Dame Vera Lynn's links to the White Cliffs of Dover will be celebrated forever more now two sections of the landmark have been re-named after her.
The gestures - befitting the 1940s forces sweetheart - were unveiled ahead of the first anniversary of the star's death today.
The Dame Vera Lynn memorial unveiled during ceremony
It means from now on visitors to Dover can ascend the iconic cliffs from the seafront by walking along Dame Vera Lynn Way.
And further along the cliff top is a tranquil meadow - now named Dame Vera Lynn Down - which is dedicated to her as a thank you for helping the National Trust acquire the land for wildlife and songbirds.
Dame Vera has long been associated with the cliffs since her famous songs gave hope to a country at war.
Lyrics included ‘there’ll be bluebirds over the White Cliffs of Dover’ and ‘the valley will bloom again’.
The two projects were spearheaded by different parties and were brought together to commemorate her death.
Last year Dover town councillor Graham Wanstall asked Dover District Council to back his campaign to get a section of the North Downs Way re-named.
He was supported immediately by Dover council's leader Cllr Trevor Bartlett and the Dame's daughter wrote him a letter of support.
It involved a new sign being made up and installed, and although it was at minimal cost to Dover council, it has maximum sentiment that Cllr Wanstall says will be felt for generations.
Speaking at a ceremony for both re-naming projects Dame Vera's daughter Virginia Lewis-Jones said she thought the name for the walkway was "super".
She added: “The re-naming of the footpath to Dame Vera Lynn Way is a touching tribute as my mother always remarked the white cliffs were the last landmark seen as the boys went off to war and the first they saw when they returned home.”
Cllr Wanstall, who walked along the path with Mrs Lewis-Jones after it was unveilled, said: "I think it was very important to remember Dame Vera Lynn because of her close association with Dover and the White Cliffs.
"It came to me suddenly one night: 'why not name the footpath that links the town with the White Cliffs'.
"The connection is obvious. I did a survey - even the seagulls agreed it was a good idea!"
He likes the idea that it links the town to the National Trust - permanent guardians of the cliff top - and the charity that initiated the second re-naming.
In 2017, Dame Vera lent her support to a £1million fundraising campaign by the National Trust to buy 178 acres of arable land on the clifftops.
The wheatfield, which was part of the purchase, is now being returned to its original grassland state and is already filled with wildflowers, including ox-eye daisy, wild carrot and viper’s bugloss, and attracting corn buntings and skylarks, the nation’s songbird.
Mrs Lewis-Jones said: “My mother would be absolutely delighted to have the wildflower meadow named after her, especially as she proactively supported the National Trust’s campaign to protect the landscape back in 2017. She always loved having flowers around her and was a keen gardener for many decades."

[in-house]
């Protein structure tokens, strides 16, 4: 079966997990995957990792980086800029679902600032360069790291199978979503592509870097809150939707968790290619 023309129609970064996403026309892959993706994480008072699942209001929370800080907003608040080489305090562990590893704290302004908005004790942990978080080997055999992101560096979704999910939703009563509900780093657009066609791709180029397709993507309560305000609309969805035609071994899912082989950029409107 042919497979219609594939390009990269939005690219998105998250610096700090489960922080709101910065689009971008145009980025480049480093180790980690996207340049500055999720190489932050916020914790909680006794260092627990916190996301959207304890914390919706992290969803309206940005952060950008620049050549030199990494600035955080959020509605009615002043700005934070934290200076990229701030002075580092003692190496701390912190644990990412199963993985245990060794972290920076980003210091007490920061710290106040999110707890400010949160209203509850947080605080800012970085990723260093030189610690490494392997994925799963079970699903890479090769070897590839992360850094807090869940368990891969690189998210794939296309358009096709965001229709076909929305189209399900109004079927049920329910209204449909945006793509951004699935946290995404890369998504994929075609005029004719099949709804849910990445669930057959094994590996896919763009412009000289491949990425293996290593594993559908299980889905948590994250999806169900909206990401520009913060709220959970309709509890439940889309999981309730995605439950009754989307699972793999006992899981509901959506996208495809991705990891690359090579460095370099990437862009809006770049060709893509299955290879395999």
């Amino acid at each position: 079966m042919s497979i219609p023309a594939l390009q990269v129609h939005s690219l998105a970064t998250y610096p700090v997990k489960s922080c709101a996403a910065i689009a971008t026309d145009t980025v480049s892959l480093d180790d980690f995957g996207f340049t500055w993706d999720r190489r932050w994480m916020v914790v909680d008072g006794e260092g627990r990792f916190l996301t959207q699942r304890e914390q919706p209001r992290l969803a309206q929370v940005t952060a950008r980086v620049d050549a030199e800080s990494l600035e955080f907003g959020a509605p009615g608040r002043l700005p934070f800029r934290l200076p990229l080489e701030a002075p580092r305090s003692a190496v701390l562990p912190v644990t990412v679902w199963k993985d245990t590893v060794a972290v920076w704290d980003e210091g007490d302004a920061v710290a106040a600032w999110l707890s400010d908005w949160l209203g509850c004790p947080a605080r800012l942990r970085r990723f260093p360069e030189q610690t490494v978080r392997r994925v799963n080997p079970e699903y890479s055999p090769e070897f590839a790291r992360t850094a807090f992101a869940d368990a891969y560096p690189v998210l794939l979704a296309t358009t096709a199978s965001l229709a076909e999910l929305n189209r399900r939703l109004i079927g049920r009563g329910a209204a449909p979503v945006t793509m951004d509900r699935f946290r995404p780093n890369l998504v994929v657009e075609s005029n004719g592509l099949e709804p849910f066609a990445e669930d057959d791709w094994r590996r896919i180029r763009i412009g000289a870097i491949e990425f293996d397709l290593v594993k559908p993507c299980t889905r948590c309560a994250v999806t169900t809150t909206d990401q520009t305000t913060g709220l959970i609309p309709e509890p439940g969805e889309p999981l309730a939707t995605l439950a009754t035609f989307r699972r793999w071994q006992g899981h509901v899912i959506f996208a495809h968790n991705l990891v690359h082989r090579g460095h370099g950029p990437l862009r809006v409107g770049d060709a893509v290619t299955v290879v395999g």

Ginny Portman, general manager at the National Trust, said: “Dame Vera Lynn is held in great affection in our hearts and we hope that she would be proud to know her name is now memorialised at the White Cliffs, providing lasting memories for those who visit, and a haven for our rare and treasured wildlife.
"It is fitting that the fields she helped save are now home to the skylark and its beautiful, melodic song.”
Cllr Trevor Bartlett, the Leader of Dover District Council, said: “Dame Vera will always have a place in the heart of Dover for both her unstinting work to support our armed forces and veterans community, and also her enduring relationship with preserving the iconic landscape and natural beauty of the White Cliffs of Dover which is so carefully protected and nurtured by the National Trust.”
The Trust and council further marked the anniversary with a special switching-on of the South Foreland Lighthouse, which has been lit only three times in 33 years.
The Victorian lighthouse was the first to use an electric light and was designed to warn mariners of shifting sands and guide them into the Strait of Dover.
It was decommissioned in 1988 but was lit yesterday evening, (Thursday), with special permission from the Trinity House Lighthouse Authority and HM Coastguard, in honour of Dame Vera Lynn.
The beam of light was switched on at dusk by her daughter and shone over the English Channel throughout the night. It was the first time the lighthouse has been lit since 2018, when it was reactivated to mark the First World War Centenary.
It comes as a fundraising appeal is expected to be launched today to pay for a multi-million pound memorial in her honour.
Sited at the Western Heights beauty spot, Dover District Council has been urgently working on a bid to the government's Levelling Up Fund - the deadline of which is today.
The town already has a small silhouette of Dame Vera at the Portrait Bench on the seafront.
After her death last year the, Kentonline's publishers the KM Media Group commissioned a tribute to be projected on the White Cliffs of Dover using the lyrics of the song that linker her to the town.